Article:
Why You Don’t Need Olympic Lifts to Develop Power
by Coach Matthew Welker
Let me start by saying I am not against Olympic lifts. I think they have great training benefits when it comes to power development. And for those who can perform them properly stick with it. Now my problem with Olympic lifting comes from the risk versus reward involved. While they are considered the king of power development, when performed incorrectly it’s a recipe for disaster. Since Olympic Lifts are themselves a sport, when working with athletes of other sports I feel that for the time it takes to teach them properly isn’t worth the training effect. So what’s the alternative to develop serious power?
When working with my athletes I prefer to go with ballistic movements. Now unlike most traditional training modalities “ballistics” represent exercises where the object is actually released. In this from of training you don’t focus on the deceleration. Ballistic movements – like throwing a medicine ball- allow you to accelerate through the entire movement. Which actually comes closer to replicating gameplay.
For example, when a lineman explodes off the line and engages a defender what movement is that similar to? A power clean or a medicine ball chest pass? There are other numerous examples that can be used. And one of the biggest aspects of what makes olympic lifts great is the triple extension of the hip. Which is a huge part of jumping mechanics. When the lifts aren’t done correctly you will miss the training effect all together. Instead, by using a medball you simplify the process which makes mastering them quicker. The motor learning capabilities of ballistics are much easier and less time consuming then standard olympic lifts.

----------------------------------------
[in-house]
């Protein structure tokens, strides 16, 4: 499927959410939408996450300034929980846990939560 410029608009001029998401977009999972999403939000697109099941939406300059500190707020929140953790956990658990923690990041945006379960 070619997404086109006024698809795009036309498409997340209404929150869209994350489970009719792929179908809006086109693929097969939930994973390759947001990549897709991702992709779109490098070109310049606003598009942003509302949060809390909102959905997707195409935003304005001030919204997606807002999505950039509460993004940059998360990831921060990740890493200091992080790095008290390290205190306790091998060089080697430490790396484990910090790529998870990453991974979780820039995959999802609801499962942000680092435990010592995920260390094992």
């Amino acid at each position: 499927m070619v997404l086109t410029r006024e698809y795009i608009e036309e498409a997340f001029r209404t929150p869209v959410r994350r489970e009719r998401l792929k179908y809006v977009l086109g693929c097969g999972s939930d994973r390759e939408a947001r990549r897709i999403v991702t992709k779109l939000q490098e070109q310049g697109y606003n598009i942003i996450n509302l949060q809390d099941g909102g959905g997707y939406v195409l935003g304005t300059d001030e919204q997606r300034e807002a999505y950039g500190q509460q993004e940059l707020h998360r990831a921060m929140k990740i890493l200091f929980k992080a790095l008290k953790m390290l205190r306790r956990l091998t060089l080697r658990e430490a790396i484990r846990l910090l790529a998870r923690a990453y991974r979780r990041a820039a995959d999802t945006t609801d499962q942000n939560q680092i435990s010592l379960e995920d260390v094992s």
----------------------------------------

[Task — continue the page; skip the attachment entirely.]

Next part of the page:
Since ballistic movements are highly CNS intensive, they can be performed at different stages of the workout. I usually have them performed in the warm-up or as a power portion of the workout. Such as medball throws before a bench press to fire up the CNS and to prime the pecs for the workout. They can also be used at the end of a session to offer metabolic benefits. Since the movements are typicaly explosive, the speed will determine the volume you perform in the workout.
To wrap it up it all comes down to what you are training for. If olympic lifts are something you enjoy and you can do them correctly, then by all means keep them up. For those who are looking for a similar training adaptation maybe try ballistic training as a subsitution. When it comes to training everyone is different so you need to do what’s best for you. As long as you can stay injury free and keep benefitting from training that’s what truly matters.